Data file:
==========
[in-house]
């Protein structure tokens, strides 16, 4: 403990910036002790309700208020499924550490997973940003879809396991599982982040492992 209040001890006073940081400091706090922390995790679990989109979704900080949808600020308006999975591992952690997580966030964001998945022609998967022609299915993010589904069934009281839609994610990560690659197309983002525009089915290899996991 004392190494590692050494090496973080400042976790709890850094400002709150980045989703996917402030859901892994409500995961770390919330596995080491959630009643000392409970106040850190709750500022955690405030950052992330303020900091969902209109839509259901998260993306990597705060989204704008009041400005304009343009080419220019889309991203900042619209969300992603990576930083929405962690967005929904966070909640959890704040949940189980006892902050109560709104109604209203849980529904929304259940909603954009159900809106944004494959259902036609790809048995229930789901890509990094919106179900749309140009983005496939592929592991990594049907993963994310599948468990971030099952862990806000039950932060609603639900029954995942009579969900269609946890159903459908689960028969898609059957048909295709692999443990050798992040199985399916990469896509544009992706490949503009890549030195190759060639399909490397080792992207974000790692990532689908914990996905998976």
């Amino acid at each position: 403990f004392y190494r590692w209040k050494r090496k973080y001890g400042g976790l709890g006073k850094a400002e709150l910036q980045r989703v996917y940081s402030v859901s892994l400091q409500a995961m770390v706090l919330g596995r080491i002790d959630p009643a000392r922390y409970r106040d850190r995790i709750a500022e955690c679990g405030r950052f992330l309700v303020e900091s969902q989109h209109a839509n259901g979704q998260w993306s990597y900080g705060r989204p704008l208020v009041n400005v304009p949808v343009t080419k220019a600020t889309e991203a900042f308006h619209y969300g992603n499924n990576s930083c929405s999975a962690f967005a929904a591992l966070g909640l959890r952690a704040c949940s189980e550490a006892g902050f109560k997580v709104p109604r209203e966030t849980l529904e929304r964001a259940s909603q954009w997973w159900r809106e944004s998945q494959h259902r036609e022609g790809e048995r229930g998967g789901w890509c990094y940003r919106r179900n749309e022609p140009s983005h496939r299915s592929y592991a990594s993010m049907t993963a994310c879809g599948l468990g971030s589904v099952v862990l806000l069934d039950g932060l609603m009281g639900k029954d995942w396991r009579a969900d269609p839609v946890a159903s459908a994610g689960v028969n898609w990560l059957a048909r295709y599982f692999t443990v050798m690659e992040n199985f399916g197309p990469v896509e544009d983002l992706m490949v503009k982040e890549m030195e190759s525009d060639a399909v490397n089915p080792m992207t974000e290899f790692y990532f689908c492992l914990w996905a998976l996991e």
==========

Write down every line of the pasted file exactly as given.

[in-house]
């Protein structure tokens, strides 16, 4: 403990910036002790309700208020499924550490997973940003879809396991599982982040492992 209040001890006073940081400091706090922390995790679990989109979704900080949808600020308006999975591992952690997580966030964001998945022609998967022609299915993010589904069934009281839609994610990560690659197309983002525009089915290899996991 004392190494590692050494090496973080400042976790709890850094400002709150980045989703996917402030859901892994409500995961770390919330596995080491959630009643000392409970106040850190709750500022955690405030950052992330303020900091969902209109839509259901998260993306990597705060989204704008009041400005304009343009080419220019889309991203900042619209969300992603990576930083929405962690967005929904966070909640959890704040949940189980006892902050109560709104109604209203849980529904929304259940909603954009159900809106944004494959259902036609790809048995229930789901890509990094919106179900749309140009983005496939592929592991990594049907993963994310599948468990971030099952862990806000039950932060609603639900029954995942009579969900269609946890159903459908689960028969898609059957048909295709692999443990050798992040199985399916990469896509544009992706490949503009890549030195190759060639399909490397080792992207974000790692990532689908914990996905998976």
């Amino acid at each position: 403990f004392y190494r590692w209040k050494r090496k973080y001890g400042g976790l709890g006073k850094a400002e709150l910036q980045r989703v996917y940081s402030v859901s892994l400091q409500a995961m770390v706090l919330g596995r080491i002790d959630p009643a000392r922390y409970r106040d850190r995790i709750a500022e955690c679990g405030r950052f992330l309700v303020e900091s969902q989109h209109a839509n259901g979704q998260w993306s990597y900080g705060r989204p704008l208020v009041n400005v304009p949808v343009t080419k220019a600020t889309e991203a900042f308006h619209y969300g992603n499924n990576s930083c929405s999975a962690f967005a929904a591992l966070g909640l959890r952690a704040c949940s189980e550490a006892g902050f109560k997580v709104p109604r209203e966030t849980l529904e929304r964001a259940s909603q954009w997973w159900r809106e944004s998945q494959h259902r036609e022609g790809e048995r229930g998967g789901w890509c990094y940003r919106r179900n749309e022609p140009s983005h496939r299915s592929y592991a990594s993010m049907t993963a994310c879809g599948l468990g971030s589904v099952v862990l806000l069934d039950g932060l609603m009281g639900k029954d995942w396991r009579a969900d269609p839609v946890a159903s459908a994610g689960v028969n898609w990560l059957a048909r295709y599982f692999t443990v050798m690659e992040n199985f399916g197309p990469v896509e544009d983002l992706m490949v503009k982040e890549m030195e190759s525009d060639a399909v490397n089915p080792m992207t974000e290899f790692y990532f689908c492992l914990w996905a998976l996991e």